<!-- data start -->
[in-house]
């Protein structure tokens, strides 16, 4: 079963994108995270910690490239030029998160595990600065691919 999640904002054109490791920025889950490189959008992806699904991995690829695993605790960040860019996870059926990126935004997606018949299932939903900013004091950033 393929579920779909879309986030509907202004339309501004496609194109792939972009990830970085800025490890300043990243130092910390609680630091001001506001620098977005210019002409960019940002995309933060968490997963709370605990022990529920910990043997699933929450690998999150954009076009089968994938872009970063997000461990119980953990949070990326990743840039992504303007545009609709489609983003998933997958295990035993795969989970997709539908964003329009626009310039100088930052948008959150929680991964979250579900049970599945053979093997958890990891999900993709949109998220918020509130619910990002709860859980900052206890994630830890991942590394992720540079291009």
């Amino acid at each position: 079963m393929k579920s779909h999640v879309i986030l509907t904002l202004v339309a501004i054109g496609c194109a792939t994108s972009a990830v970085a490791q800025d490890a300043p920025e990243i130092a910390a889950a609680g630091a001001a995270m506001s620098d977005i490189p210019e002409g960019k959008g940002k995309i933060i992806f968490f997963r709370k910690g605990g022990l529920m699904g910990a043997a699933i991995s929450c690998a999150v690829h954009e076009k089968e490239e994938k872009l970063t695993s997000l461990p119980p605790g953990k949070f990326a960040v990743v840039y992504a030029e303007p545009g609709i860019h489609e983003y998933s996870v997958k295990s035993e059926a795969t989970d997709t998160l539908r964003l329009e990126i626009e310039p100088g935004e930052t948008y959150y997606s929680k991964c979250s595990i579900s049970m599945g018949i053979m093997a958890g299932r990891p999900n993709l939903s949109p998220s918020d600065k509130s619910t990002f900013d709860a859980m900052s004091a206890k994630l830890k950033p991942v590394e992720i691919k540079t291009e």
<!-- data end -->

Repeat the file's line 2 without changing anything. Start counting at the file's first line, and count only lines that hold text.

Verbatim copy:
């Protein structure tokens, strides 16, 4: 079963994108995270910690490239030029998160595990600065691919 999640904002054109490791920025889950490189959008992806699904991995690829695993605790960040860019996870059926990126935004997606018949299932939903900013004091950033 393929579920779909879309986030509907202004339309501004496609194109792939972009990830970085800025490890300043990243130092910390609680630091001001506001620098977005210019002409960019940002995309933060968490997963709370605990022990529920910990043997699933929450690998999150954009076009089968994938872009970063997000461990119980953990949070990326990743840039992504303007545009609709489609983003998933997958295990035993795969989970997709539908964003329009626009310039100088930052948008959150929680991964979250579900049970599945053979093997958890990891999900993709949109998220918020509130619910990002709860859980900052206890994630830890991942590394992720540079291009």